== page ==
What is hemoglobin?

Hemoglobin is the part of red blood cells that carries oxygen to all parts of the body. The usual type of hemoglobin is called hemoglobin A. Genes that we inherit from each of our parents determine what type of hemoglobin we have.

What is hemoglobin E?

Hemoglobin E is a hemoglobin protein that is very slightly different from the common Hemoglobin A, and shows up separately on special testing. It is different in that it behaves like a mild beta thalassemia trait. Thus Hemoglobin E itself can cause mild anemia with small red cells, but is not a disease.

What is hemoglobin E trait?

Hemoglobin E trait means one gene for the usual hemoglobin (A) is inherited from one parent and one gene for hemoglobin E from the other parent, and the resulting mild anemia with small red blood cells and no symptoms is often mistaken for iron deficiency anemia. When someone inherits the gene for hemoglobin E from both parents, that person has homozygous (same genes) hemoglobin E. People with homozygous hemoglobin E have mild anemia with small red blood cells that is more severe than in trait but still does not cause problems.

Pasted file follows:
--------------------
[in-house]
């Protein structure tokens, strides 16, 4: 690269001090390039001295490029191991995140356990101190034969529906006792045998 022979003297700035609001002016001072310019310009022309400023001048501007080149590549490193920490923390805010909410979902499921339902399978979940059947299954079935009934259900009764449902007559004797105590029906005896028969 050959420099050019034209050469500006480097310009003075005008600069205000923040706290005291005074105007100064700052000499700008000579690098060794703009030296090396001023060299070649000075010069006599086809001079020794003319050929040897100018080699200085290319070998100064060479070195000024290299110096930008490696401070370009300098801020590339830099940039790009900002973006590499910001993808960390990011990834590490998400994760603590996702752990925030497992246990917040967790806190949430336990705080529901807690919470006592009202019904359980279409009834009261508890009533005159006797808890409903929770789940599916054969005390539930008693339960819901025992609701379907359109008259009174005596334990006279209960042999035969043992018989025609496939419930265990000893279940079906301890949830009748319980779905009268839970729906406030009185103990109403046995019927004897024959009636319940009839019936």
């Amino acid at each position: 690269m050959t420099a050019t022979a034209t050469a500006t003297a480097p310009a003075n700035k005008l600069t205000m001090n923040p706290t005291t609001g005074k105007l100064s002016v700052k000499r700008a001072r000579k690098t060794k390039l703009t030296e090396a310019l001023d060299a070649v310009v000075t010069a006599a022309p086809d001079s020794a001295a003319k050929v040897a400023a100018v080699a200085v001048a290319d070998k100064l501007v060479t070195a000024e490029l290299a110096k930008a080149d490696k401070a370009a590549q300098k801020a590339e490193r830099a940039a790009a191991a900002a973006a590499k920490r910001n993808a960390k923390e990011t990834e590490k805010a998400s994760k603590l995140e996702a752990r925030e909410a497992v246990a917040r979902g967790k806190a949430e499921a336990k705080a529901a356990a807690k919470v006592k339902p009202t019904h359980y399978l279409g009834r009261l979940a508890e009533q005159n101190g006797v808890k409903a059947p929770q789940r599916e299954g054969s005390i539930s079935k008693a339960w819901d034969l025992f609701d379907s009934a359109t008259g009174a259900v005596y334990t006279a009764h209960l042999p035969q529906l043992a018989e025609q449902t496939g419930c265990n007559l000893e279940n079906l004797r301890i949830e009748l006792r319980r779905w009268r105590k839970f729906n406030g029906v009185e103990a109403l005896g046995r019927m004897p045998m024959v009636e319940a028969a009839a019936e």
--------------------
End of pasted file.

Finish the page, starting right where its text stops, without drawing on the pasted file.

If homozygous and trait hemoglobin E do not cause problems, why do I need to know about it?

It is important to know about your (or your child’s) hemoglobin E status because if someone with hemoglobin E marries someone with beta thalassemia trait then his or her children may be at risk for having hemoglobin E-beta thalassemia. You (or your child) does not have hemoglobin E-beta thalassemia.

What is hemoglobin E-beta thalassemia?

When a person inherits one gene for hemoglobin E from one parent and one gene for “beta thalassemia” (low production of hemoglobin) from the other parent, it causes beta thalassemia with small red cells, anemia and a large spleen which may be severe enough to need red cell transfusions. It is particularly common in the East of India, in Bengal and neighboring states.

What can I do if I have more questions?

If you have more questions, you can discuss these with your (or your child’s) hematologist at QURE Hematology Clinic